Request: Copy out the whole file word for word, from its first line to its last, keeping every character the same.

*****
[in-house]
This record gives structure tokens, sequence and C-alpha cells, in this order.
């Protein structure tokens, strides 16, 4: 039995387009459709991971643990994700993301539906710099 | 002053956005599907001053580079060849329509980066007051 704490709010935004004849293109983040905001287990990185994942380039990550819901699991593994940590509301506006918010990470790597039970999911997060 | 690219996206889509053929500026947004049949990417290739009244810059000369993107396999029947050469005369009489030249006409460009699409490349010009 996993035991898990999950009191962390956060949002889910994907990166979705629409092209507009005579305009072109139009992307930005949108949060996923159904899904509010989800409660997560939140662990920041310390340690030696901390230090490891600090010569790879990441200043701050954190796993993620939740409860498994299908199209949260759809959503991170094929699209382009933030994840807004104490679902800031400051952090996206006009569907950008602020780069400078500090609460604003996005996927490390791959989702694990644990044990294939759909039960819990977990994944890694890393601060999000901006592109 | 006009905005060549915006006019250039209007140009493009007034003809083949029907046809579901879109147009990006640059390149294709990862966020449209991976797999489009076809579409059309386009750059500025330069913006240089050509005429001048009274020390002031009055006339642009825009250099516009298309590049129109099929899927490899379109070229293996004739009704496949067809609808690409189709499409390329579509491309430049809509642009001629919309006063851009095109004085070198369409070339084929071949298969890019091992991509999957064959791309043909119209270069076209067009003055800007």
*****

[in-house]
This record gives structure tokens, sequence and C-alpha cells, in this order.
């Protein structure tokens, strides 16, 4: 039995387009459709991971643990994700993301539906710099 | 002053956005599907001053580079060849329509980066007051 704490709010935004004849293109983040905001287990990185994942380039990550819901699991593994940590509301506006918010990470790597039970999911997060 | 690219996206889509053929500026947004049949990417290739009244810059000369993107396999029947050469005369009489030249006409460009699409490349010009 996993035991898990999950009191962390956060949002889910994907990166979705629409092209507009005579305009072109139009992307930005949108949060996923159904899904509010989800409660997560939140662990920041310390340690030696901390230090490891600090010569790879990441200043701050954190796993993620939740409860498994299908199209949260759809959503991170094929699209382009933030994840807004104490679902800031400051952090996206006009569907950008602020780069400078500090609460604003996005996927490390791959989702694990644990044990294939759909039960819990977990994944890694890393601060999000901006592109 | 006009905005060549915006006019250039209007140009493009007034003809083949029907046809579901879109147009990006640059390149294709990862966020449209991976797999489009076809579409059309386009750059500025330069913006240089050509005429001048009274020390002031009055006339642009825009250099516009298309590049129109099929899927490899379109070229293996004739009704496949067809609808690409189709499409390329579509491309430049809509642009001629919309006063851009095109004085070198369409070339084929071949298969890019091992991509999957064959791309043909119209270069076209067009003055800007």